Approximately nine out of ten Spaniards over 45 have a vision problem. However, it is noteworthy that only 66% of the population between 45 and 54 years old use some optical compensation system. At this age, almost all people suffer from presbyopia or eyestrain, with which there is a 34% of people of this age group who can have complications in carrying out simple and habitual tasks, such as reading a book, threading a needle, cooking or even driving, with the risks that this can entail your health and quality of life.
Juan Carlos Martínez Moral, President of the General Council of Opticians and Optometrists Associations (CGCOO) and Dean of National College of Opticians-Optometrists, warns that "7% of Spaniards suffering from presbyopia have never had their vision checked in health care facilities, which indicates that these people over 40 can have serious visual problems without knowing or accepting it."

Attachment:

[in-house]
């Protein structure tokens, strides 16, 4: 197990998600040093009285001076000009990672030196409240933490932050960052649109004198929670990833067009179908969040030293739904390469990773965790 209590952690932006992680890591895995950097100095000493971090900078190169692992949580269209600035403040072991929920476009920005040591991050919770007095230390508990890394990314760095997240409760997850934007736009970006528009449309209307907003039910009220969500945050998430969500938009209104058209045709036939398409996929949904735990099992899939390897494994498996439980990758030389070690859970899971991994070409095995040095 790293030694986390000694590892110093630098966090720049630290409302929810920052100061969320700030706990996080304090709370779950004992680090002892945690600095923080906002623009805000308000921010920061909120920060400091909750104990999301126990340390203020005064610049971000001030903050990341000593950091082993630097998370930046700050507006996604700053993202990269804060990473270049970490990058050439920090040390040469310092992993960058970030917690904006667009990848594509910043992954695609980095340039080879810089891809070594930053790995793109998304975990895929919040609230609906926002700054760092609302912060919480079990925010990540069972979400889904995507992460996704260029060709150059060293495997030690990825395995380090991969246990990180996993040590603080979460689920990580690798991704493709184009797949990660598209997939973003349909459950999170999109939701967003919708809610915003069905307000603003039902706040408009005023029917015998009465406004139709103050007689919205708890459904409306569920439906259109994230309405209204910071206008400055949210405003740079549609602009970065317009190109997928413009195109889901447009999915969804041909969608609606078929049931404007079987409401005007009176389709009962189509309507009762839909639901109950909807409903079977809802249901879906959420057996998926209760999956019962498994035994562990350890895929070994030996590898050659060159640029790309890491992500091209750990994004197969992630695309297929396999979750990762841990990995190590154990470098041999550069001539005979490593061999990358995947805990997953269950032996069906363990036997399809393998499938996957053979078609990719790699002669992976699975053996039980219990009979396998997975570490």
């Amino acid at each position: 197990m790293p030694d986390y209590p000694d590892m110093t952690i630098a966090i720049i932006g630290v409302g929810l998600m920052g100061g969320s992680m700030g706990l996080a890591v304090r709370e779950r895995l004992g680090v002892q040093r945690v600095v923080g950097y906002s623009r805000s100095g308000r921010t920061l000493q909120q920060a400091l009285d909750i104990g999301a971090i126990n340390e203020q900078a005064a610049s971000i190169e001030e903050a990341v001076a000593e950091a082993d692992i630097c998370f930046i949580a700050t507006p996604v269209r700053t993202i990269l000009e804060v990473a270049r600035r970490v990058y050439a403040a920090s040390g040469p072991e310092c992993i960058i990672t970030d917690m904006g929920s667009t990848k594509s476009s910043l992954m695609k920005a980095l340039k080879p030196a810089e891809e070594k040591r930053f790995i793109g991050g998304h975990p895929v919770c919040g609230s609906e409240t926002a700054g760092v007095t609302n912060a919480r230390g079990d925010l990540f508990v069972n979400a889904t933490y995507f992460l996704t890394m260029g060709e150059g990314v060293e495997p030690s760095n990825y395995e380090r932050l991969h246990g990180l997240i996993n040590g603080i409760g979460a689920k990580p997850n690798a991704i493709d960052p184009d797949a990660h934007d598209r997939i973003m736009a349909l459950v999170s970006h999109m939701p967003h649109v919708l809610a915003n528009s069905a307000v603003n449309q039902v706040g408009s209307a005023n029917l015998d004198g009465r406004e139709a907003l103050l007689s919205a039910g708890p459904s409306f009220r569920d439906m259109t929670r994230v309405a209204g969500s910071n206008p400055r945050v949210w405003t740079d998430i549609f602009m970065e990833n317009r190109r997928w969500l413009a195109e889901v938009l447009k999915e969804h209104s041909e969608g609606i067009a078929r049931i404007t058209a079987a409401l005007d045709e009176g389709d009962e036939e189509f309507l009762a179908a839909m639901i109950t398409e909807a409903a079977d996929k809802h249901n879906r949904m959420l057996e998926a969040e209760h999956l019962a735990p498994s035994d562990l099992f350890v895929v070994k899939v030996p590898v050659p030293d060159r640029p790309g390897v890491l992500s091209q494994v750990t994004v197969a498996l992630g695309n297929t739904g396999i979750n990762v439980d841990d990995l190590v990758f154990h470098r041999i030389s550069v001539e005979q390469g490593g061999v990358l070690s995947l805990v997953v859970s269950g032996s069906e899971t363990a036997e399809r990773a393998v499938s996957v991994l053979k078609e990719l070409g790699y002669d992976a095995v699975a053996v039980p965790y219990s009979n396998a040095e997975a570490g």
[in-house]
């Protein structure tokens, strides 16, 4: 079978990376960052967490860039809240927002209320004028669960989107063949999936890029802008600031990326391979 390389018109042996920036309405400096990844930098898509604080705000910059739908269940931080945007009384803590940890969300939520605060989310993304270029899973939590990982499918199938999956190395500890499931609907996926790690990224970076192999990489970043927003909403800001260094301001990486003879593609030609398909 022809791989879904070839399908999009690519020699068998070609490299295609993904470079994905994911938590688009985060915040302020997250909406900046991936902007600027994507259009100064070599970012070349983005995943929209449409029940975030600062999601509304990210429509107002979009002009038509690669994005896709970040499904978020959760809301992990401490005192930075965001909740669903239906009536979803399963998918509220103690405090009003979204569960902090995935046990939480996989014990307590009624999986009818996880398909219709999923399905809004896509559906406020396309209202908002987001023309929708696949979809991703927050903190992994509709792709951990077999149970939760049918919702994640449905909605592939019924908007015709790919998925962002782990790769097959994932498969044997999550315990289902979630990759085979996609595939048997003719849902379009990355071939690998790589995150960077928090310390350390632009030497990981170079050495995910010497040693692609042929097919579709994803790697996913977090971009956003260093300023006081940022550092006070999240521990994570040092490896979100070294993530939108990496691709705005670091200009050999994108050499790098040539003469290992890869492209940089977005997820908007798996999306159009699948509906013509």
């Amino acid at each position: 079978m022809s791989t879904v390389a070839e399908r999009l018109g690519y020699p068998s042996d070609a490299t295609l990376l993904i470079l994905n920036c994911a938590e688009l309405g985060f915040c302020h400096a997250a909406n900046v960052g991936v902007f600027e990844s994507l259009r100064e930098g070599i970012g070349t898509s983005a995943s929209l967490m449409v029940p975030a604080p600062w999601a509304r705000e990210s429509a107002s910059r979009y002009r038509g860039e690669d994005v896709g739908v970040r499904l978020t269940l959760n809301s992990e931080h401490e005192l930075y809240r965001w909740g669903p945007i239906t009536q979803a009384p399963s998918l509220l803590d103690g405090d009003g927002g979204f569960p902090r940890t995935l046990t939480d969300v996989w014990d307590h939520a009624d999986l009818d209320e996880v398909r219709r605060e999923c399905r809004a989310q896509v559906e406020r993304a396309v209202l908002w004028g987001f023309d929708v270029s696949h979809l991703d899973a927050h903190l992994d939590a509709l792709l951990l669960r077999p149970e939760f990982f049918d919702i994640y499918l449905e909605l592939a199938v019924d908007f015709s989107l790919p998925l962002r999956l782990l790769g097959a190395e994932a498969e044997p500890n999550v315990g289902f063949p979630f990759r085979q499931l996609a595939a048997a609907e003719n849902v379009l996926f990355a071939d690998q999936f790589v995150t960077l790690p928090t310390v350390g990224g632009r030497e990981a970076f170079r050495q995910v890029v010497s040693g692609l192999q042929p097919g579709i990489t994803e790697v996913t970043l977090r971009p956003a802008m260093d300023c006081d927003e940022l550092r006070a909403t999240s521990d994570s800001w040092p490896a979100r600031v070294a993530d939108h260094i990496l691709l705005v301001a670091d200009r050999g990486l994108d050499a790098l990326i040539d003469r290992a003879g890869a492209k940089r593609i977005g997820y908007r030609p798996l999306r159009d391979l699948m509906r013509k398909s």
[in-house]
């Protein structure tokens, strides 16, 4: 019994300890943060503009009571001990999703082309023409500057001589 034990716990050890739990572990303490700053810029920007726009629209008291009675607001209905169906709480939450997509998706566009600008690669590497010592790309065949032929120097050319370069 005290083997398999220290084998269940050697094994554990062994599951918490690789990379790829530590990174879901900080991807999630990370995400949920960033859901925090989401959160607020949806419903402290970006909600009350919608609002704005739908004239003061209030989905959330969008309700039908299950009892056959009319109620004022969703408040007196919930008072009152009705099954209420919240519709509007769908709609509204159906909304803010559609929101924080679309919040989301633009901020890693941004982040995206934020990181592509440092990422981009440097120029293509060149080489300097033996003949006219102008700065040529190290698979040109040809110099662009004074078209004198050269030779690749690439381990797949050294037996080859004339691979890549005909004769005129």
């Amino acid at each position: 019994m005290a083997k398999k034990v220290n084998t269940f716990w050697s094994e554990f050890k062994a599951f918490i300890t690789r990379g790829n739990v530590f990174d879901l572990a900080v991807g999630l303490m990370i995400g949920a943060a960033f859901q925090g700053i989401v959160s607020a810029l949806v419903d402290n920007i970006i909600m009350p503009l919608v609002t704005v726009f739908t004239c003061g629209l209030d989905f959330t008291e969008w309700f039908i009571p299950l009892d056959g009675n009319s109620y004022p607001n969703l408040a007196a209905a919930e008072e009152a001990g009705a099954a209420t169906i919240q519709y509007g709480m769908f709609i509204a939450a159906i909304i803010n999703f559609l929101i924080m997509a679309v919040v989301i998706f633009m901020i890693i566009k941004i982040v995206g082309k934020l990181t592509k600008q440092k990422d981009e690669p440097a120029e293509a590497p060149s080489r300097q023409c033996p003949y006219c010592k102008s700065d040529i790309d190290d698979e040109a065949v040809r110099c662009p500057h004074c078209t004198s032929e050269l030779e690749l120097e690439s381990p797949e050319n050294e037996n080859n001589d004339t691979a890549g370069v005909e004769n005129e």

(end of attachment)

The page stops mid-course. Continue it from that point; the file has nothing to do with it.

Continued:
In the population group over 55 years of age, the use of visual correction amounts to 92% of the total population. And is that, in addition to presbyopia, from this age people are more likely to suffer a series of vision problems associated with the passage of time, such as cataracts, glaucoma or macular degeneration (AMD). A timely review helps prevent them: a regular eye exam is all that is needed to detect cataracts, while with a visit to the optician-optometrist we will know how the eye strain is and if we are at risk of glaucoma; also, with the periodic control of the fundus of the eye performed by the optometrist, the appearance of some forms of macular degeneration can be prevented.
Detecting these pathologies in time is essential, but according to Juan Carlos Martínez Moral, President of the General Council of Opticians and Optometrists Schools and Dean of the National College of Opticians-Optometrists, "the population is little aware of the need for periodic reviews of the vision". Thus, 74% of the population waits to notice a visual problem to decide to visit the specialist. And once the problem is detected, 66% take up to 3 months to go to the optometrist.
"The main reasons for delaying the visit to the specialist are laziness, aesthetics or because it is considered a minor symptom, without suspecting that their visual health is at stake," says Martínez Moral.